One policy option the US cannot choose is to double down on labelling Huawei equipment usage a condition for security partnership disentanglement. Not only would antagonistic rhetoric strain already-fragile alliances while driving allies towards long-term Europe-China cooperation, but it also may not be necessary. Policy experts have postulated that the US blanket ban of Huawei telecom equipment is a clumsy instrument used to address an intricate predicament.
While concerns of Chinese ownership over key networks are legitimate, this does not mean Huawei’s cost-saving benefits must be refused entirely. Surely, Huawei must be fully excluded from networks with strategic significance and omitted from the central nodes of less-sensitive networks, where components are afforded system control. Yet, there are few non-political reasons why Huawei equipment could not be safely employed in more isolated positions within telecom networks. Ideal US policy would be appropriately nuanced.
Although pivoting towards a case-specific tolerance of Huawei 5G equipment usage is infeasible domestically due to the political maelstrom the looming Huawei specter provokes, the US should soften its position and allow allies to utilize some Huawei technologies assuming risks are properly evaluated. Western Europe is already moving in this direction. Germany and the UK are imposing de- facto restrictions on Huawei equipment by utilizing it only in limited capacities, though they do so quietly to avoid provoking Chinese backlash. Although possibly compromised by Brexit uncertainty, the UK’s formation of a partnership with Huawei to facilitate examination of case-specific security risks is the most vigilant approach to date. For the US to push its allies to drop such thorough tactics in favor of a ‘broad strokes’ ban would be doing neither the US nor its partners any favors.
Besides toning down the uncompromising nature of anti-Huawei rhetoric and condoning well-vetted implementations of Huawei technology by allies, what further steps can the US take? Although talks of a nationalized 5G plan have abated, policymakers can build up domestic 5G capabilities by supporting the research of firms such as Qualcomm. While lagging global competitors, Qualcomm retains leadership of a 5G standards-setting body at Huawei’s expense, preventing the Chinese firm from taking a principal role in steering future 5G development. If the US can maintain competitive 5G firms, it can leverage its weight in international institutions to prevent China from increasing its 5G dominance through standards-setting. Simultaneously, stronger US alternatives for 5G provision would offer European allies one more reason to indulge their skepticism of China by eschewing Huawei reliance.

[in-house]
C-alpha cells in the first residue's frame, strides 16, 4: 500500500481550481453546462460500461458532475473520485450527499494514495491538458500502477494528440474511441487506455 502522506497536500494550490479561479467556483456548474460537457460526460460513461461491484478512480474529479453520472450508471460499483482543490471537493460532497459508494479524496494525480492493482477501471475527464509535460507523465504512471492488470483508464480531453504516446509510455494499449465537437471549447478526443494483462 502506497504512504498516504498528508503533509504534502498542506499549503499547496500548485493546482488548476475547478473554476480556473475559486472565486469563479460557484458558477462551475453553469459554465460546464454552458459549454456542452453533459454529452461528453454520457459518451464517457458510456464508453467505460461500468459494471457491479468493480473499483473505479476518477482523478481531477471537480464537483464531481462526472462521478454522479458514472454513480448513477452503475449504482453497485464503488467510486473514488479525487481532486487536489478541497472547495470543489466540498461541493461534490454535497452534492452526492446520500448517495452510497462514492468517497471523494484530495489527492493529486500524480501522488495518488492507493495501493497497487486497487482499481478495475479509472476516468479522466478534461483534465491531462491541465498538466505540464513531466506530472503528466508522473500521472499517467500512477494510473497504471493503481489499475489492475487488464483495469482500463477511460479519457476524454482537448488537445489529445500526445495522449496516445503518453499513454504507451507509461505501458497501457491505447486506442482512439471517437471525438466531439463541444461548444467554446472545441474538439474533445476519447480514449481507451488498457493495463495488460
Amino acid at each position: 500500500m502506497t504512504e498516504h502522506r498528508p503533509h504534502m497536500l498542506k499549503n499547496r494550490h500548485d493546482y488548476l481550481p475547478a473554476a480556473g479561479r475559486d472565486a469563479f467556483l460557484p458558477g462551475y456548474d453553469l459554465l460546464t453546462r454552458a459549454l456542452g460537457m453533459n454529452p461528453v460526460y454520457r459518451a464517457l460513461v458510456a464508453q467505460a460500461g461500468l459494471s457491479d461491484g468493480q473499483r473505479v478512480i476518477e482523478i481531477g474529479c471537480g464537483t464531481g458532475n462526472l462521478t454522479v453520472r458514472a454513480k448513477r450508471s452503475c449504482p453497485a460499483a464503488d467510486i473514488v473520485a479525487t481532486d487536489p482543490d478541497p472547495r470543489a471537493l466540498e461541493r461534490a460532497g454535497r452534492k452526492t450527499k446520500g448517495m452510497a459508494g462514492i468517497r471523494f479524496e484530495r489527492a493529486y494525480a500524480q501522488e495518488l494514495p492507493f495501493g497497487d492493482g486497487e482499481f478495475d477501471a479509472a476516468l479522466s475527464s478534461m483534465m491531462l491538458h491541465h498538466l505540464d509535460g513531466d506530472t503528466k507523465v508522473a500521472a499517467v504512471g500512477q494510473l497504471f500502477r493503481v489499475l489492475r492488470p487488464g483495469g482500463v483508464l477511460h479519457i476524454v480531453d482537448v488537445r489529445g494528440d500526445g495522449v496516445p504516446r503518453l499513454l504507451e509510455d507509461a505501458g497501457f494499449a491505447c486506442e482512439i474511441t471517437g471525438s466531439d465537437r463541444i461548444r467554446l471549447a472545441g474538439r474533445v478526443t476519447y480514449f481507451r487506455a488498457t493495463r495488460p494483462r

Even if US officials take up this piece’s policy prescriptions tomorrow (tolerate cautious usage of Huawei equipment in innocuous parts of Europe’s 5G networks, signal sensitivity to Europe’s predicament and intention to continue cooperation, and focus on homegrown 5G development to rival China in standards-setting while possibly providing a viable US alternative in the future), it will still take some time for Germany, the UK, and other Western European countries to assess their options. Regardless, these tactics constitute a necessary step away from US isolationism and toward meaningful integration with key historic allies. Moreover, less bellicose US rhetoric regarding Huawei may result in incremental abatement of zero-sum technology rivalry. But even if the severity of US- China antagonism continues ratcheting the world into disparate technological blocs, it is essential that the US confront its 21st century challenges alongside Western European allies such as Germany and the UK, rather than in precarious isolation.